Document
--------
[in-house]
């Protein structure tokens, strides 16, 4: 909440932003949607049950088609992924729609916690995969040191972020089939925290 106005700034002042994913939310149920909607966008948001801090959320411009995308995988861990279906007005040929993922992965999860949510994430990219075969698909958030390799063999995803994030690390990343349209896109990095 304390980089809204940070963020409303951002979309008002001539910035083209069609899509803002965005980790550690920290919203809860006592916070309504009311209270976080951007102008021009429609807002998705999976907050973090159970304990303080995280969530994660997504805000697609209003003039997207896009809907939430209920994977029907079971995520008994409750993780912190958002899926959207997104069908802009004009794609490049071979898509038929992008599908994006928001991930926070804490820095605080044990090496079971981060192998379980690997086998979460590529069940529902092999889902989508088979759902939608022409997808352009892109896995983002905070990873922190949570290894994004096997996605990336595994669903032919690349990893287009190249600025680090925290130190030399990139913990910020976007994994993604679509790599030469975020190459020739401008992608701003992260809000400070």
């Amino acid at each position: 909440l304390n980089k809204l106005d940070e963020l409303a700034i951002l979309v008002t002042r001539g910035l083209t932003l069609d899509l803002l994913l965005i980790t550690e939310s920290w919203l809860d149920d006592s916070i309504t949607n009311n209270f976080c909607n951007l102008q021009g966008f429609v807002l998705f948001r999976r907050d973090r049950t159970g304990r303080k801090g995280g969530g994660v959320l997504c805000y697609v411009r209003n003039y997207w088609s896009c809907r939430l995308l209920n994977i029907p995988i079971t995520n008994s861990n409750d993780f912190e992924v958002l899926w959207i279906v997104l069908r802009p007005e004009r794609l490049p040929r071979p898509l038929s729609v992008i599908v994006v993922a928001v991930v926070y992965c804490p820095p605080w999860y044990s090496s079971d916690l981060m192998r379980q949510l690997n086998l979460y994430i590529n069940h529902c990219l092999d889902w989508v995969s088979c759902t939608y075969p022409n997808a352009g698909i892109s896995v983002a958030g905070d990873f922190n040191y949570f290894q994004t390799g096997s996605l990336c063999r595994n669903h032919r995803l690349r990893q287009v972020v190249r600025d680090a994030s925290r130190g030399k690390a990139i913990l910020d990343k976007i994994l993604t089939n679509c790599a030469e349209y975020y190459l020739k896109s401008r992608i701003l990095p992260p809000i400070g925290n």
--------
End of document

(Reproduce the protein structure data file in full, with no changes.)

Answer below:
[in-house]
């Protein structure tokens, strides 16, 4: 909440932003949607049950088609992924729609916690995969040191972020089939925290 106005700034002042994913939310149920909607966008948001801090959320411009995308995988861990279906007005040929993922992965999860949510994430990219075969698909958030390799063999995803994030690390990343349209896109990095 304390980089809204940070963020409303951002979309008002001539910035083209069609899509803002965005980790550690920290919203809860006592916070309504009311209270976080951007102008021009429609807002998705999976907050973090159970304990303080995280969530994660997504805000697609209003003039997207896009809907939430209920994977029907079971995520008994409750993780912190958002899926959207997104069908802009004009794609490049071979898509038929992008599908994006928001991930926070804490820095605080044990090496079971981060192998379980690997086998979460590529069940529902092999889902989508088979759902939608022409997808352009892109896995983002905070990873922190949570290894994004096997996605990336595994669903032919690349990893287009190249600025680090925290130190030399990139913990910020976007994994993604679509790599030469975020190459020739401008992608701003992260809000400070």
């Amino acid at each position: 909440l304390n980089k809204l106005d940070e963020l409303a700034i951002l979309v008002t002042r001539g910035l083209t932003l069609d899509l803002l994913l965005i980790t550690e939310s920290w919203l809860d149920d006592s916070i309504t949607n009311n209270f976080c909607n951007l102008q021009g966008f429609v807002l998705f948001r999976r907050d973090r049950t159970g304990r303080k801090g995280g969530g994660v959320l997504c805000y697609v411009r209003n003039y997207w088609s896009c809907r939430l995308l209920n994977i029907p995988i079971t995520n008994s861990n409750d993780f912190e992924v958002l899926w959207i279906v997104l069908r802009p007005e004009r794609l490049p040929r071979p898509l038929s729609v992008i599908v994006v993922a928001v991930v926070y992965c804490p820095p605080w999860y044990s090496s079971d916690l981060m192998r379980q949510l690997n086998l979460y994430i590529n069940h529902c990219l092999d889902w989508v995969s088979c759902t939608y075969p022409n997808a352009g698909i892109s896995v983002a958030g905070d990873f922190n040191y949570f290894q994004t390799g096997s996605l990336c063999r595994n669903h032919r995803l690349r990893q287009v972020v190249r600025d680090a994030s925290r130190g030399k690390a990139i913990l910020d990343k976007i994994l993604t089939n679509c790599a030469e349209y975020y190459l020739k896109s401008r992608i701003l990095p992260p809000i400070g925290n």